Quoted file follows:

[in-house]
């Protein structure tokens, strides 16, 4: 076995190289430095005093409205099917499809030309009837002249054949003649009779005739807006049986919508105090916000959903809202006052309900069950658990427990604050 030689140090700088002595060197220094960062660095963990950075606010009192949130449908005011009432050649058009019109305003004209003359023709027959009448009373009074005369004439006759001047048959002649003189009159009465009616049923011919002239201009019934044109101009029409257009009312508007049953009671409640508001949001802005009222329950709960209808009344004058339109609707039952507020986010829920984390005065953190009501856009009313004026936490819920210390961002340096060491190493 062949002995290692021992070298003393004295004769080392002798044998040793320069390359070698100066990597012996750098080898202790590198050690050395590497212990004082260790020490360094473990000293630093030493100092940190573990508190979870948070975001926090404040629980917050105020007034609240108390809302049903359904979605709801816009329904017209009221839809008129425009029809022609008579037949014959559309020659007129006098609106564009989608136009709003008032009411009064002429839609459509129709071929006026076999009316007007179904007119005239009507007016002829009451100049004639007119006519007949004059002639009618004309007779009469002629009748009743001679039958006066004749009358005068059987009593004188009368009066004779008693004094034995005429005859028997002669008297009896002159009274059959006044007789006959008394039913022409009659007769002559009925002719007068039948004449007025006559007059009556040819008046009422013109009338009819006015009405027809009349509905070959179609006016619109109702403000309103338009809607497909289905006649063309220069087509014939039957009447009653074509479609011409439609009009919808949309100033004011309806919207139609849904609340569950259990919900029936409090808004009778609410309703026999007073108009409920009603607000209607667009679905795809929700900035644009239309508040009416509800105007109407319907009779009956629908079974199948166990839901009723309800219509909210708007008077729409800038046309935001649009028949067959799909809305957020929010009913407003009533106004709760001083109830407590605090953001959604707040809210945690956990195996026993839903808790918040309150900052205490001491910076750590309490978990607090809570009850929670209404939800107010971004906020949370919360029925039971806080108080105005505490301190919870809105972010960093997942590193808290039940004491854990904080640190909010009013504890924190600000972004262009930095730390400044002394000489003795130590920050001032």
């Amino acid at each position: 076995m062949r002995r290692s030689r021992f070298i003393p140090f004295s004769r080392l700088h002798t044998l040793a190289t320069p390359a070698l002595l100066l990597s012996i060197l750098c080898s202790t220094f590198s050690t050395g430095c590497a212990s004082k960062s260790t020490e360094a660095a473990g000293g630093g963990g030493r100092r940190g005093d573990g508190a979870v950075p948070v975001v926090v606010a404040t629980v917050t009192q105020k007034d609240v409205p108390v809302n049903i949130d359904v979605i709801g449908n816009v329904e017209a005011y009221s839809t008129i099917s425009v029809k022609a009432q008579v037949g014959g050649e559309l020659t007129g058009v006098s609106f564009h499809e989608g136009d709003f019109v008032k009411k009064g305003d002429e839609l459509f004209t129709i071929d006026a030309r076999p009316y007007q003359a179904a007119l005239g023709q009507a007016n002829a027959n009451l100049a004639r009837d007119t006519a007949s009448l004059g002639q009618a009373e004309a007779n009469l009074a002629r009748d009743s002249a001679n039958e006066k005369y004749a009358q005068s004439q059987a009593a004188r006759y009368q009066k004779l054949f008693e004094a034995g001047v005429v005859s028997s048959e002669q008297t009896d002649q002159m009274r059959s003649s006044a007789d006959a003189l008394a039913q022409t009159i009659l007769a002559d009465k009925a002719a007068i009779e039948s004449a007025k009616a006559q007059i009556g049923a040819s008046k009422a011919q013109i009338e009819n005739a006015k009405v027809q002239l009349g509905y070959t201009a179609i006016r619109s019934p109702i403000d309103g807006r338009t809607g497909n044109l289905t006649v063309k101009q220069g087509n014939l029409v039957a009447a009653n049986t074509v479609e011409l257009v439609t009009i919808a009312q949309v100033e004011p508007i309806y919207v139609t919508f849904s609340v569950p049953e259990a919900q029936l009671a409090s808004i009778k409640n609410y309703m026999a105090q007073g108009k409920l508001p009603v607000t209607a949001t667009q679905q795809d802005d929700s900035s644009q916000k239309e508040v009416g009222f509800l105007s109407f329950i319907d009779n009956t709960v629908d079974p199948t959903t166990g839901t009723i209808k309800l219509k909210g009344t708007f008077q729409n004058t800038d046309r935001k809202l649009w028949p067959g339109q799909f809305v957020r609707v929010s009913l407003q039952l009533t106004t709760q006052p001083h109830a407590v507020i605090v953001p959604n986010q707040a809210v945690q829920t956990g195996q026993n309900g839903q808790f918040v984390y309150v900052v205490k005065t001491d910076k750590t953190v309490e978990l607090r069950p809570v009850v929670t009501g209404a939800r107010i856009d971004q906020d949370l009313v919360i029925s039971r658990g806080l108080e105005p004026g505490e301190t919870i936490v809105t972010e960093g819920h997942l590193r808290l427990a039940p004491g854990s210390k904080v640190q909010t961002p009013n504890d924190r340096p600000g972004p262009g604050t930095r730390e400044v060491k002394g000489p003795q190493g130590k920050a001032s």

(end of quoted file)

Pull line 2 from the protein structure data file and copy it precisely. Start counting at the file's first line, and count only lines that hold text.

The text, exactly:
């Protein structure tokens, strides 16, 4: 076995190289430095005093409205099917499809030309009837002249054949003649009779005739807006049986919508105090916000959903809202006052309900069950658990427990604050 030689140090700088002595060197220094960062660095963990950075606010009192949130449908005011009432050649058009019109305003004209003359023709027959009448009373009074005369004439006759001047048959002649003189009159009465009616049923011919002239201009019934044109101009029409257009009312508007049953009671409640508001949001802005009222329950709960209808009344004058339109609707039952507020986010829920984390005065953190009501856009009313004026936490819920210390961002340096060491190493 062949002995290692021992070298003393004295004769080392002798044998040793320069390359070698100066990597012996750098080898202790590198050690050395590497212990004082260790020490360094473990000293630093030493100092940190573990508190979870948070975001926090404040629980917050105020007034609240108390809302049903359904979605709801816009329904017209009221839809008129425009029809022609008579037949014959559309020659007129006098609106564009989608136009709003008032009411009064002429839609459509129709071929006026076999009316007007179904007119005239009507007016002829009451100049004639007119006519007949004059002639009618004309007779009469002629009748009743001679039958006066004749009358005068059987009593004188009368009066004779008693004094034995005429005859028997002669008297009896002159009274059959006044007789006959008394039913022409009659007769002559009925002719007068039948004449007025006559007059009556040819008046009422013109009338009819006015009405027809009349509905070959179609006016619109109702403000309103338009809607497909289905006649063309220069087509014939039957009447009653074509479609011409439609009009919808949309100033004011309806919207139609849904609340569950259990919900029936409090808004009778609410309703026999007073108009409920009603607000209607667009679905795809929700900035644009239309508040009416509800105007109407319907009779009956629908079974199948166990839901009723309800219509909210708007008077729409800038046309935001649009028949067959799909809305957020929010009913407003009533106004709760001083109830407590605090953001959604707040809210945690956990195996026993839903808790918040309150900052205490001491910076750590309490978990607090809570009850929670209404939800107010971004906020949370919360029925039971806080108080105005505490301190919870809105972010960093997942590193808290039940004491854990904080640190909010009013504890924190600000972004262009930095730390400044002394000489003795130590920050001032």